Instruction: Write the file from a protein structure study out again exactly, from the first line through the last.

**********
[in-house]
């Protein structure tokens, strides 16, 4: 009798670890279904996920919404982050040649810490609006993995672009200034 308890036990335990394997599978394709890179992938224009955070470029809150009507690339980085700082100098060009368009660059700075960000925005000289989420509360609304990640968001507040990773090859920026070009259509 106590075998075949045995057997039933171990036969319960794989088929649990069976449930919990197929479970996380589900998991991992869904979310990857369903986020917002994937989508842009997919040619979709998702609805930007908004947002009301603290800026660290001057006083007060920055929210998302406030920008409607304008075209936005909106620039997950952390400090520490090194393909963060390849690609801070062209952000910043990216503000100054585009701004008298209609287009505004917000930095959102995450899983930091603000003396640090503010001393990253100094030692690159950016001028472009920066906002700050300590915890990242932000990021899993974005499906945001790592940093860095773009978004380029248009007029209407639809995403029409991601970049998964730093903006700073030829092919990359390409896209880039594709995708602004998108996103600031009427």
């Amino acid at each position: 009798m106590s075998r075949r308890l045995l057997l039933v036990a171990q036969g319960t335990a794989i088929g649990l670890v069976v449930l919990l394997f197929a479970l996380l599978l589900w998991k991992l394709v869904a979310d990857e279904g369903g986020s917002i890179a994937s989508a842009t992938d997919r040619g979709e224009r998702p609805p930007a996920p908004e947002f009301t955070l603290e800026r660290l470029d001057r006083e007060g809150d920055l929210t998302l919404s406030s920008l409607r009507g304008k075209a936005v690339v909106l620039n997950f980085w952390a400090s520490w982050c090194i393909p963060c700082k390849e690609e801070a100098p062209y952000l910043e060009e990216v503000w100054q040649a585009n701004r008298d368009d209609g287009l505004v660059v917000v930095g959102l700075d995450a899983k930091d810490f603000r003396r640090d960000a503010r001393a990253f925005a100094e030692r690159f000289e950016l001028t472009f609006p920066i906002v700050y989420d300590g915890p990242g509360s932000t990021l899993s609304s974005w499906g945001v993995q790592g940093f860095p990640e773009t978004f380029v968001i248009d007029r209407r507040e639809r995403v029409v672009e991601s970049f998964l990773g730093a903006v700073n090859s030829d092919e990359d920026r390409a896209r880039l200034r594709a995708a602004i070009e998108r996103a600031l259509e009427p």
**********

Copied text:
[in-house]
């Protein structure tokens, strides 16, 4: 009798670890279904996920919404982050040649810490609006993995672009200034 308890036990335990394997599978394709890179992938224009955070470029809150009507690339980085700082100098060009368009660059700075960000925005000289989420509360609304990640968001507040990773090859920026070009259509 106590075998075949045995057997039933171990036969319960794989088929649990069976449930919990197929479970996380589900998991991992869904979310990857369903986020917002994937989508842009997919040619979709998702609805930007908004947002009301603290800026660290001057006083007060920055929210998302406030920008409607304008075209936005909106620039997950952390400090520490090194393909963060390849690609801070062209952000910043990216503000100054585009701004008298209609287009505004917000930095959102995450899983930091603000003396640090503010001393990253100094030692690159950016001028472009920066906002700050300590915890990242932000990021899993974005499906945001790592940093860095773009978004380029248009007029209407639809995403029409991601970049998964730093903006700073030829092919990359390409896209880039594709995708602004998108996103600031009427």
């Amino acid at each position: 009798m106590s075998r075949r308890l045995l057997l039933v036990a171990q036969g319960t335990a794989i088929g649990l670890v069976v449930l919990l394997f197929a479970l996380l599978l589900w998991k991992l394709v869904a979310d990857e279904g369903g986020s917002i890179a994937s989508a842009t992938d997919r040619g979709e224009r998702p609805p930007a996920p908004e947002f009301t955070l603290e800026r660290l470029d001057r006083e007060g809150d920055l929210t998302l919404s406030s920008l409607r009507g304008k075209a936005v690339v909106l620039n997950f980085w952390a400090s520490w982050c090194i393909p963060c700082k390849e690609e801070a100098p062209y952000l910043e060009e990216v503000w100054q040649a585009n701004r008298d368009d209609g287009l505004v660059v917000v930095g959102l700075d995450a899983k930091d810490f603000r003396r640090d960000a503010r001393a990253f925005a100094e030692r690159f000289e950016l001028t472009f609006p920066i906002v700050y989420d300590g915890p990242g509360s932000t990021l899993s609304s974005w499906g945001v993995q790592g940093f860095p990640e773009t978004f380029v968001i248009d007029r209407r507040e639809r995403v029409v672009e991601s970049f998964l990773g730093a903006v700073n090859s030829d092919e990359d920026r390409a896209r880039l200034r594709a995708a602004i070009e998108r996103a600031l259509e009427p």